Index to Chiropractic Literature
Index to Chiropractic Literature
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ID 26074
  Title Inertial measurement unit-based evaluation of global and regional lumbar spine and pelvis alignment in standing individuals with a flat lumbar posture
Journal J Manipulative Physiol Ther. 2019 Oct;42(8):594-600
Peer Review Yes
Publication Type Article

OBJECTIVE: The purpose of this study was to investigate the global and regional lumbar spine and pelvis postural alignment in standing individuals with a flat lumbar posture using an inertial measurement unit (IMU) system.

METHODS: A total of 80 symptomatic young volunteers (25 men and 55 women in their early 20s) were recruited at Inje University in Gimhae, South Korea for this study. Participants stood in a comfortable posture for 5 seconds with IMUs on the T10, L3, and S2 level. Participants were then categorized into 3 groups according to the global lumbar lordosis (GLL) angle (T10-S2): <20°, 20° ≤ GLL angle < 30°, and 30° ≤ GLL angle < 40°. We compared the GLL and regional lumbar lordosis (RLL) angles among the 3 groups.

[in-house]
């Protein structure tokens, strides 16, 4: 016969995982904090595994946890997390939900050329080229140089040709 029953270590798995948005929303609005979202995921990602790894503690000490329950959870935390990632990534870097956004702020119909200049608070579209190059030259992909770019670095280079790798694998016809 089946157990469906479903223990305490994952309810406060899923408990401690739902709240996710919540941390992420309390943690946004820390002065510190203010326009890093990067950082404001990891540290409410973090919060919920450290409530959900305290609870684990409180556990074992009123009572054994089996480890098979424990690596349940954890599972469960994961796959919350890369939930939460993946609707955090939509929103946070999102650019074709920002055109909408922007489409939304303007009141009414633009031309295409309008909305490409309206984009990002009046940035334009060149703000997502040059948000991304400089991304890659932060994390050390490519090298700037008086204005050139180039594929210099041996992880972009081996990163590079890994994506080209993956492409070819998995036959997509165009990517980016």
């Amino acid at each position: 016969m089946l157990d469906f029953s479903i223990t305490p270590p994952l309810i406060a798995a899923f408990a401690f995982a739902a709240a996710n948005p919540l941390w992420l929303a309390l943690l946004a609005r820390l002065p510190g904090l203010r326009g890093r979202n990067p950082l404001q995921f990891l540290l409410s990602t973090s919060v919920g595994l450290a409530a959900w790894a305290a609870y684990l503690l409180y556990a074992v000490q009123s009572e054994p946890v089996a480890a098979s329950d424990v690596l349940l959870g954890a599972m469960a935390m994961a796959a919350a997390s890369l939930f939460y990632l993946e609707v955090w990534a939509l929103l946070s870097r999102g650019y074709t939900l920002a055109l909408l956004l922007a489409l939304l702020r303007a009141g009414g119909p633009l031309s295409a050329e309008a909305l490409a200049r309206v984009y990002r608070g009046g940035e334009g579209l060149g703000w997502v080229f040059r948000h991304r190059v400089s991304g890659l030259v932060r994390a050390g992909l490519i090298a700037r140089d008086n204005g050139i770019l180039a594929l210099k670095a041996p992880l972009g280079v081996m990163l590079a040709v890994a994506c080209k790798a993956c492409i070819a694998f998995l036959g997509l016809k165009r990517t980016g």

RESULTS: As GLL increased, RLL angles (upper, P = .001; lower, P < .001) tended to increase, whereas the sacrum angle decreased (P < .001). A stepwise regression model showed that the sacrum angle was the single best predictor of GLL in standing participants. Based on IMU measurements, participants with GLL <20° are considered representative of participants with a flat lumbar posture.

CONCLUSION: Posture measurements in a standing position conducted to assess lordosis should consider the relationship between GLL and RLL rather than GLL or RLL alone. We found that S2 was the best predictor of GLL.

Author keywords: Posture, Standing Position, Spine

Author affiliations: SSS, WGY: Department of Physical Therapy, College of Healthcare Medical Science and Engineering, Inje University, Gimhae-si, Gyeongsangnam-do, Republic of Korea

This abstract is reproduced with the permission of the publisher; full text is available by subscription. Click on the above link and select a publisher from PubMed's LinkOut feature.


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